Recap: Viscous Incompressible Flow Mechanical Engineering Notes | EduRev

Fluid Mechanics

Mechanical Engineering : Recap: Viscous Incompressible Flow Mechanical Engineering Notes | EduRev

The document Recap: Viscous Incompressible Flow Mechanical Engineering Notes | EduRev is a part of the Mechanical Engineering Course Fluid Mechanics.
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 Recap

In this course you have learnt the following

  • The boundary layer is the thin layer of fluid adjacent to the solid surface. Phenomenologically, the effect of viscosity is very prominent within this layer.
  • The main-stream velocity undergoes a change from zero at the solid surface to the full magnitude through the boundary layer.Effectively, the boundary layer theory is a complement to the inviscid flow theory.
  • The governing equation for the boundary layer can be obtained through correct reduction of the Navier-Stokes equations within the thin layer referred above. There is no variation in pressure in y direction within the boundary layer.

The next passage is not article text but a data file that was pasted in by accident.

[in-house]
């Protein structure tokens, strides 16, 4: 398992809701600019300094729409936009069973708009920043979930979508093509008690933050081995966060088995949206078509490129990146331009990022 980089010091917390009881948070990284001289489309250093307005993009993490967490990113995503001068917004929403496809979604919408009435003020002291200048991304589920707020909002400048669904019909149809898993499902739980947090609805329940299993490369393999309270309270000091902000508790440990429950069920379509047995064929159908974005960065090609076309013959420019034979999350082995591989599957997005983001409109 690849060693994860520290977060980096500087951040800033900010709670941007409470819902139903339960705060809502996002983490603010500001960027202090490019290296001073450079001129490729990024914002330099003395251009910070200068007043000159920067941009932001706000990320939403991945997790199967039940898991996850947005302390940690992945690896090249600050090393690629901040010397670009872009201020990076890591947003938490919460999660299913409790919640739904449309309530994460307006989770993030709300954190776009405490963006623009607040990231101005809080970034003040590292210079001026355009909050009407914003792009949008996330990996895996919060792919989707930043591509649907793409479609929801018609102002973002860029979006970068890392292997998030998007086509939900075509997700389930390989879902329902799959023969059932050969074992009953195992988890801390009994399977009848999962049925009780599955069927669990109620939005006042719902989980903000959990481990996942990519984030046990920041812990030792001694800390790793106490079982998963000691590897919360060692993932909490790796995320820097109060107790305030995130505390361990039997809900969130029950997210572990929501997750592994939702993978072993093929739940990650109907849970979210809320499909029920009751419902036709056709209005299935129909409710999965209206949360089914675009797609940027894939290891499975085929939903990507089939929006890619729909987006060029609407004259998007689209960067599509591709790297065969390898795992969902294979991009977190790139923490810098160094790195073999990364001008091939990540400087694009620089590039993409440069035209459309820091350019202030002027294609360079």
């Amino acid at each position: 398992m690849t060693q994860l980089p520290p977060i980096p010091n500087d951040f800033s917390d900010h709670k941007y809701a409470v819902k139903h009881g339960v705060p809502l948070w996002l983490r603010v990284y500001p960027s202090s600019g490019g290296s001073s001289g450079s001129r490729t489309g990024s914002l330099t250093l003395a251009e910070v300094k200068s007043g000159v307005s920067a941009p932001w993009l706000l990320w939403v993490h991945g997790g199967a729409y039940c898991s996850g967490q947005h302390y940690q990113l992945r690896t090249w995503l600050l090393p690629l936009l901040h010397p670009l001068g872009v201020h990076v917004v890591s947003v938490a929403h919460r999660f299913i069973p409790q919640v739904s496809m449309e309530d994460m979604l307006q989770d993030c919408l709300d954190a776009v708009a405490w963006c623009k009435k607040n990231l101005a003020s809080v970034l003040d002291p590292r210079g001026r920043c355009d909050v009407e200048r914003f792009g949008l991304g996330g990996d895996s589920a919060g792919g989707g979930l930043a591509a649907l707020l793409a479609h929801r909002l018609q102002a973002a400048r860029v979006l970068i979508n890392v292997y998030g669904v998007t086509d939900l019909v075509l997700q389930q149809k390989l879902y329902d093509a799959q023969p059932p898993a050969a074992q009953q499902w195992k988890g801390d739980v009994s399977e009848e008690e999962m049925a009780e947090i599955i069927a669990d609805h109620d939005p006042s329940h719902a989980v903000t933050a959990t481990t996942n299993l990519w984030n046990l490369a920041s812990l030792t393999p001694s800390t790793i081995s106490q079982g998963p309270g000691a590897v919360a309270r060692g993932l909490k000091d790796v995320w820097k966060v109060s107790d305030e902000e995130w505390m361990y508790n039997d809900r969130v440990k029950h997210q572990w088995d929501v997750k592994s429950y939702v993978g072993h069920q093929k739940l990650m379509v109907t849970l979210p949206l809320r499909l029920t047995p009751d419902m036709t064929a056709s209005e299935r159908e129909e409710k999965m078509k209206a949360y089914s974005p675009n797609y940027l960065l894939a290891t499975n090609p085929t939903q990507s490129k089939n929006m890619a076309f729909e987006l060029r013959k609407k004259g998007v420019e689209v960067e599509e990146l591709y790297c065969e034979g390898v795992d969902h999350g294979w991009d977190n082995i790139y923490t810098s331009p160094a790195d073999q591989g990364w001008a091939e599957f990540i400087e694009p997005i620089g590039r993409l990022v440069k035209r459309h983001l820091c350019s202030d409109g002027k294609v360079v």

• The pressure is impressed on the boundary layer by the outer inviscid flow which can be calculated using Bernoulli's equation.
  • The boundary layer equation is a second order non-linear partial differential equation. The exact solution of this equation is known as similarity solution. For the flow over a flat plate, the similarity solution is often referred to as Blasius solution. Complete analytical treatment of this solution is beyond the scope of this text. However, the momentum integral equation can be derived from the boundary layer equation which is amenable to analytical treatment.
  • The solutions of the momentum integral equation are called approximate solutions of the boundary layer equation.
  • The boundary layer equations are valid up to the point of separation. At the point of separation, the flow gets detached from the solid surface due to excessive adverse pressure gradient.
  • Beyond the point of separation, the flow reversal produces eddies. During flow past bluff-bodies, the desired pressure recovery does not take place in a separated flow and the situation gives rise to pressure drag or form drag.

 

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